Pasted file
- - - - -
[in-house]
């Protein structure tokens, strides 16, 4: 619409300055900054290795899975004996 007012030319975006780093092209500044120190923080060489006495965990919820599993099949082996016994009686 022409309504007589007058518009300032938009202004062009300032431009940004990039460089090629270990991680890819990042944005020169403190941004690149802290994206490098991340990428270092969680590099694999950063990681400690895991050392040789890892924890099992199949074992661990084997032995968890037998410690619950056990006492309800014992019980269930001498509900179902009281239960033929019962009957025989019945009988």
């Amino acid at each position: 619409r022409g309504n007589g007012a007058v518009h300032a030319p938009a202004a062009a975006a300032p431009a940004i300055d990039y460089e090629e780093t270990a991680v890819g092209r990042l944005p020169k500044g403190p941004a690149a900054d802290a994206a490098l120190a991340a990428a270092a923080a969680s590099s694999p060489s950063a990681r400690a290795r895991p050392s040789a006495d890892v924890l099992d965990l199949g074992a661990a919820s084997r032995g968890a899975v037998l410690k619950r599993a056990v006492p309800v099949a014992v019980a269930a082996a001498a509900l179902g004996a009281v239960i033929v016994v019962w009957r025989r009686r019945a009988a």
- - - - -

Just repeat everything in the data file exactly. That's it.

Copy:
[in-house]
């Protein structure tokens, strides 16, 4: 619409300055900054290795899975004996 007012030319975006780093092209500044120190923080060489006495965990919820599993099949082996016994009686 022409309504007589007058518009300032938009202004062009300032431009940004990039460089090629270990991680890819990042944005020169403190941004690149802290994206490098991340990428270092969680590099694999950063990681400690895991050392040789890892924890099992199949074992661990084997032995968890037998410690619950056990006492309800014992019980269930001498509900179902009281239960033929019962009957025989019945009988």
């Amino acid at each position: 619409r022409g309504n007589g007012a007058v518009h300032a030319p938009a202004a062009a975006a300032p431009a940004i300055d990039y460089e090629e780093t270990a991680v890819g092209r990042l944005p020169k500044g403190p941004a690149a900054d802290a994206a490098l120190a991340a990428a270092a923080a969680s590099s694999p060489s950063a990681r400690a290795r895991p050392s040789a006495d890892v924890l099992d965990l199949g074992a661990a919820s084997r032995g968890a899975v037998l410690k619950r599993a056990v006492p309800v099949a014992v019980a269930a082996a001498a509900l179902g004996a009281v239960i033929v016994v019962w009957r025989r009686r019945a009988a």